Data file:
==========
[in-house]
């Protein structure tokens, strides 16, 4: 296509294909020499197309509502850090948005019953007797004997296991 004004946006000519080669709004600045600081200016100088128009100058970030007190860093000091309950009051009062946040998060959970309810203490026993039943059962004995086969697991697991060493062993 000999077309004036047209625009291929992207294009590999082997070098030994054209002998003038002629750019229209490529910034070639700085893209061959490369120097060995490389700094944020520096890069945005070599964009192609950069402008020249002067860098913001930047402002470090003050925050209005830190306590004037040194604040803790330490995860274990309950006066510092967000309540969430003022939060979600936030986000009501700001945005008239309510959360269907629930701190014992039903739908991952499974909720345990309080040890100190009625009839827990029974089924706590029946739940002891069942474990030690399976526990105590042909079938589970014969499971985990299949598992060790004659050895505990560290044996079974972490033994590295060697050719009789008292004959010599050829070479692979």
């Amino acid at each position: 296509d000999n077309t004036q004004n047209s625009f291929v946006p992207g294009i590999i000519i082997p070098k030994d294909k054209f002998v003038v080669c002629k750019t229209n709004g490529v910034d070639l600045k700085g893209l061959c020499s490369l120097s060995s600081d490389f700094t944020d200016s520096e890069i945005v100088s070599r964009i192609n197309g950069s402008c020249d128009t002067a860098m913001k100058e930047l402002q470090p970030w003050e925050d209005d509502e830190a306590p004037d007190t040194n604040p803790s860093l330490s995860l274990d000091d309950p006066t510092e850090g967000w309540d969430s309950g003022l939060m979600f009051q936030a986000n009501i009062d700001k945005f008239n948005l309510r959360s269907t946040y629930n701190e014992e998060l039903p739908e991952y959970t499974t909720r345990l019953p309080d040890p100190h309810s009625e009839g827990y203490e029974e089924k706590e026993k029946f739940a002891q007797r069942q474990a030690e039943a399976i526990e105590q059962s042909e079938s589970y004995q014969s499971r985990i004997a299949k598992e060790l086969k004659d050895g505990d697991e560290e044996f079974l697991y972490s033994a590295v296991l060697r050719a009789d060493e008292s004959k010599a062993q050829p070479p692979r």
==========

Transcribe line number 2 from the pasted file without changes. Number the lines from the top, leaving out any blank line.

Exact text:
């Protein structure tokens, strides 16, 4: 296509294909020499197309509502850090948005019953007797004997296991 004004946006000519080669709004600045600081200016100088128009100058970030007190860093000091309950009051009062946040998060959970309810203490026993039943059962004995086969697991697991060493062993 000999077309004036047209625009291929992207294009590999082997070098030994054209002998003038002629750019229209490529910034070639700085893209061959490369120097060995490389700094944020520096890069945005070599964009192609950069402008020249002067860098913001930047402002470090003050925050209005830190306590004037040194604040803790330490995860274990309950006066510092967000309540969430003022939060979600936030986000009501700001945005008239309510959360269907629930701190014992039903739908991952499974909720345990309080040890100190009625009839827990029974089924706590029946739940002891069942474990030690399976526990105590042909079938589970014969499971985990299949598992060790004659050895505990560290044996079974972490033994590295060697050719009789008292004959010599050829070479692979």